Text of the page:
“That a person protected under section 308 of the 1999 Constitution, going by its provisions, can be investigated by the police for an alleged crime or offence is, in my view, beyond dispute. To hold otherwise is to create a monstrous situation whose manifestation may not be fully appreciated until illustrated…The evidence may be useful for impeachment purposes if the House of Assembly may have need of it. It may no doubt be used for prosecution of the said incumbent Governor after he has left office. But to do nothing under the pretext that a Governor cannot be investigated is a disservice to the society.”
To ensure that the investigation of the public officers covered by the immunity clause is not compromised by the executive the Chief Justice of Nigeria is empowered by section 52 of the ICPC Act to appoint an Independent Counsel (who shall be a legal practitioner of not less than 15 years standing) to investigate any allegation of corruption against the President, Vice President Governor or Deputy Governor. The ICPC is enjoined to fully cooperate with such independent counsel and provide all facilities necessary for such independent counsel to carry out his functions. At the end of the investigation the Independent Counsel is required to make a report of the findings to the National Assembly in the case of the President or Vice President and to the relevant House of Assembly of a State in the case of the Governor or Deputy Governor.
Since there is no immunity for impunity as far as electoral malfeasance is concerned the investigation by the EFCC is in order. The senior lawyers who have questioned the freezing of Mr. Fayose’s account on the ground that the EFCC did not obtain a court order have not read section 28 of the EFCC Act which provides that “where a person is arrested for an offence under this Act, the Commission shall immediately trace and attach all the assets and properties of the person acquired as a result of such economic or financial crime and shall thereafter cause to be obtained an interim attachment order from the Court”. The law permits the EFCC to freeze an account or attach a property of a criminal suspect and proceed thereafter to obtain an ex parte order from the appropriate court.
I am not unaware that by the strict interpretation of section 308 of the Constitution no court process can be issued or served on a governor. But because immunity cannot be pleaded or invoked to cover electoral fraud, elected governors are served with court processes and dragged to court to respond to allegations of electoral malpractice. However, in order to give effect and validity to the equality of the rights of all contestants in a presidential or governorship elections it has been held by the Supreme Court that immunity clause cannot be invoked in election petitions. Otherwise, public officers covered by the immunity clause may take advantage of their positions to rig elections and thereby sabotage the democratic process. The rationale for suspending the operation of the immunity clause during the hearing of election petition was explained by the late Justice Kayode Eso in Obih Vs. Mbakwe (1984) All NLR 134 at 148 when he said:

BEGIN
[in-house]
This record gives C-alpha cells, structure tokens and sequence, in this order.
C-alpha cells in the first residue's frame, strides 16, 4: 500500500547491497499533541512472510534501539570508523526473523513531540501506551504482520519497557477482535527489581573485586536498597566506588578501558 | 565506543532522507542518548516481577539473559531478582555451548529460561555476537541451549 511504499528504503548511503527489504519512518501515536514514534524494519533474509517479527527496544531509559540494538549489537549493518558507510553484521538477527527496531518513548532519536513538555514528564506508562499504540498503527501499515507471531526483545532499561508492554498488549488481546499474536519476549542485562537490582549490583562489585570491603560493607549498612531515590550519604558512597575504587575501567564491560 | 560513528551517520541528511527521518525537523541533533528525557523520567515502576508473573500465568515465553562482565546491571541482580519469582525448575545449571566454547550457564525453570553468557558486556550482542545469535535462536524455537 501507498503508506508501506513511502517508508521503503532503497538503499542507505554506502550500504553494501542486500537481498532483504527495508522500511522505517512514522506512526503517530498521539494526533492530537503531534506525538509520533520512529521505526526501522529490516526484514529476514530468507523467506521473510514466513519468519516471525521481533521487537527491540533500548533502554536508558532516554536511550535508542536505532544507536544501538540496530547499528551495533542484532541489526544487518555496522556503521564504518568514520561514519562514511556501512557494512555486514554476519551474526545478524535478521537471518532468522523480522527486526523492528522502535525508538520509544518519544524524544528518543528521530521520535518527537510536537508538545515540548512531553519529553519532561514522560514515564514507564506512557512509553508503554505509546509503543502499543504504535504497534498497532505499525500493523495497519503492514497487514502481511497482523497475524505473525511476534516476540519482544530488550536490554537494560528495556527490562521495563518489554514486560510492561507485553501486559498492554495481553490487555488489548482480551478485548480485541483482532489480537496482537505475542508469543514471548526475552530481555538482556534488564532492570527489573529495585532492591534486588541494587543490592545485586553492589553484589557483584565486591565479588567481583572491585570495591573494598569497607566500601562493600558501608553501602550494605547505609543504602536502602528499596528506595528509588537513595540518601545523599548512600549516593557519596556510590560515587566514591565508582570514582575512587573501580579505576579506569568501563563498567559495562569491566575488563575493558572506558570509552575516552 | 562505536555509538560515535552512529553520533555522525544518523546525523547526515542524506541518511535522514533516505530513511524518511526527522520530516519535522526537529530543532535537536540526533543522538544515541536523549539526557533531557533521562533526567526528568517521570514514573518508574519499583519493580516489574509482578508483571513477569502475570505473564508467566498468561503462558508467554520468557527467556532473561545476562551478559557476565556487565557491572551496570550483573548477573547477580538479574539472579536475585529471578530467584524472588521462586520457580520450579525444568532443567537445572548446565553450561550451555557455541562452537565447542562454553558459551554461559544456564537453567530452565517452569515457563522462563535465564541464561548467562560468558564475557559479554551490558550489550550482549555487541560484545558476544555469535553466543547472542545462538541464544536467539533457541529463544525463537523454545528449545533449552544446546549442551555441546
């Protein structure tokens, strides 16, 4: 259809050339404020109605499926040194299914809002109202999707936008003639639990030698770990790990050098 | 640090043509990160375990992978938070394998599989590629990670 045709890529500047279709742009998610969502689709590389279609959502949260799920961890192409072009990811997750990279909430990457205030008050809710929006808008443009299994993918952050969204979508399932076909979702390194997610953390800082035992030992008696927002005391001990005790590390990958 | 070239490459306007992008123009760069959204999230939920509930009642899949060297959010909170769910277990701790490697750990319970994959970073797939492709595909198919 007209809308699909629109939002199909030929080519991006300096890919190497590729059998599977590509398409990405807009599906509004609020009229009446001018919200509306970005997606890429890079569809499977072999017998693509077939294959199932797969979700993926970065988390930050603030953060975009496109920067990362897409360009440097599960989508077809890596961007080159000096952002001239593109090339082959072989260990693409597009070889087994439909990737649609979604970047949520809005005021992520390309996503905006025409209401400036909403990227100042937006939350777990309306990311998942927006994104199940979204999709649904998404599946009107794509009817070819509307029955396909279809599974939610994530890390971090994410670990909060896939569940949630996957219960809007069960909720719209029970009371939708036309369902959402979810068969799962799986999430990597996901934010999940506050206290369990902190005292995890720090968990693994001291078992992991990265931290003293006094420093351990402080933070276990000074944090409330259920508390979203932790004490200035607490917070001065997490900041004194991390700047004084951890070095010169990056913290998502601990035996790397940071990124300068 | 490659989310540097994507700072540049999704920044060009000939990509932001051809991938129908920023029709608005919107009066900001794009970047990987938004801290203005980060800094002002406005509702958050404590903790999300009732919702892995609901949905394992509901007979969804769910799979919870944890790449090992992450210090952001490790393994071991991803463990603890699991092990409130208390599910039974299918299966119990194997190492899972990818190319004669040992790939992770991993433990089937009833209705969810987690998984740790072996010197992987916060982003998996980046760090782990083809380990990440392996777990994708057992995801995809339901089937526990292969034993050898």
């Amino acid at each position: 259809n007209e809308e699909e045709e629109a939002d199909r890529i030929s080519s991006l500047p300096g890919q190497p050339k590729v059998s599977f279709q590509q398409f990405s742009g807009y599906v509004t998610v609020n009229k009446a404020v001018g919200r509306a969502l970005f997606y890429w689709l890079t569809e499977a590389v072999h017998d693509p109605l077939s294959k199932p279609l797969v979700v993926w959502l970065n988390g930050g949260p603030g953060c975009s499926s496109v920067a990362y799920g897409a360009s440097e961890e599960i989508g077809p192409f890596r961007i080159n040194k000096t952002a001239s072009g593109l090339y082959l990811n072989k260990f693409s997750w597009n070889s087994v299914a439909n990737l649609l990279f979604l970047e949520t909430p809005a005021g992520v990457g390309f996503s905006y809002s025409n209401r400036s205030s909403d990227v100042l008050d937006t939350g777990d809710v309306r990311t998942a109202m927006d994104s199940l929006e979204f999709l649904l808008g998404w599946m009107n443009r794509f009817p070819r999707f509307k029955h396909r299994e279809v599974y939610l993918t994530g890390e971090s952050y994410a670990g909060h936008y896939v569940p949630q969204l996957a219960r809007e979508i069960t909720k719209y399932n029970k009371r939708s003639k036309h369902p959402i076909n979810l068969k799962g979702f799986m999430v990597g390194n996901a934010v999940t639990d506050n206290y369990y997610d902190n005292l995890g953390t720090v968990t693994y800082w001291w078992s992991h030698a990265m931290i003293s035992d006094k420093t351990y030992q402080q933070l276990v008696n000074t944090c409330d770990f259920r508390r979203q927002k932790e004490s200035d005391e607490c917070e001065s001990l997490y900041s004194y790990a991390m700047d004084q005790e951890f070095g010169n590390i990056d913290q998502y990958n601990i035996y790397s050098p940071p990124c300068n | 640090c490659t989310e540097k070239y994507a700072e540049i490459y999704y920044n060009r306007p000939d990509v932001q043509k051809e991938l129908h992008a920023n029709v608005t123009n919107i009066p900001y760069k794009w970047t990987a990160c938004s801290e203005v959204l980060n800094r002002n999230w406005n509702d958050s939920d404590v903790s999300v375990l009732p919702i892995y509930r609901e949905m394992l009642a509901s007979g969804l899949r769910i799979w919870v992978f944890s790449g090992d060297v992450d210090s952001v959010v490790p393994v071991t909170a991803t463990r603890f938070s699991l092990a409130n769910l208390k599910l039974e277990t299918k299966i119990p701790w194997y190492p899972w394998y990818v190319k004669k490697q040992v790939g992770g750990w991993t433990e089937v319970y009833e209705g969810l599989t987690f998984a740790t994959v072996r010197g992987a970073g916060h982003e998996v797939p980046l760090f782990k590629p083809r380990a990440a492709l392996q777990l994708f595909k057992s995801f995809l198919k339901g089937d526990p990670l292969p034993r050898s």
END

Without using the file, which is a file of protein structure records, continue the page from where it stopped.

“With respect, to extend the immunity to cover the governors from being legally challenged when seeking a second term will spell injustice. I am conscious of the fact that in my interpretation of section 267 of the Constitution, I am giving that provision a narrow interpretation. This is deliberate for in my view, in the interpretation of the Constitution, care should be taken not to diminish from the justice of the matter, this is not a case of a judge engaging in legislative process. ”
Similarly, in Turaki v. Dalhaltu(2003) 38 WRN 54 at 168 the Court of Appeal (per Oguntade JCA (as he then was) had this to say:
“There is no doubt that a Governor by the force of section 308 of the 1999 Constitution is immuned from civil and criminal proceedings for his personal acts but in proceedings in an election petition or seeking to enforce rights appertaining to or arising from national elections, no Governor in my view enjoys or can claim immunity. In an election matter, as in this case, the right of the Governor to remain such Governor is in issue. If a Governor were to be considered immuned from court proceedings, that would create the position where a sitting Governor would be able to flout election laws and regulations to the detriment of other person contesting with him. This will make a nonsense of the election process and be against the spirit of our national Constitution which in its tenor provides for a free and fair election.”
In the case of the Alliance for Democracy v. Peter Ayodele Fayose (No 1) (2004) 26 WRN 34 the Respondent had challenged the issuance of a subpoena on him on the ground that Section 308 has conferred immunity on him as a governor. While dismissing the objection the Court of Appeal (per Muri Okunola JCA) held: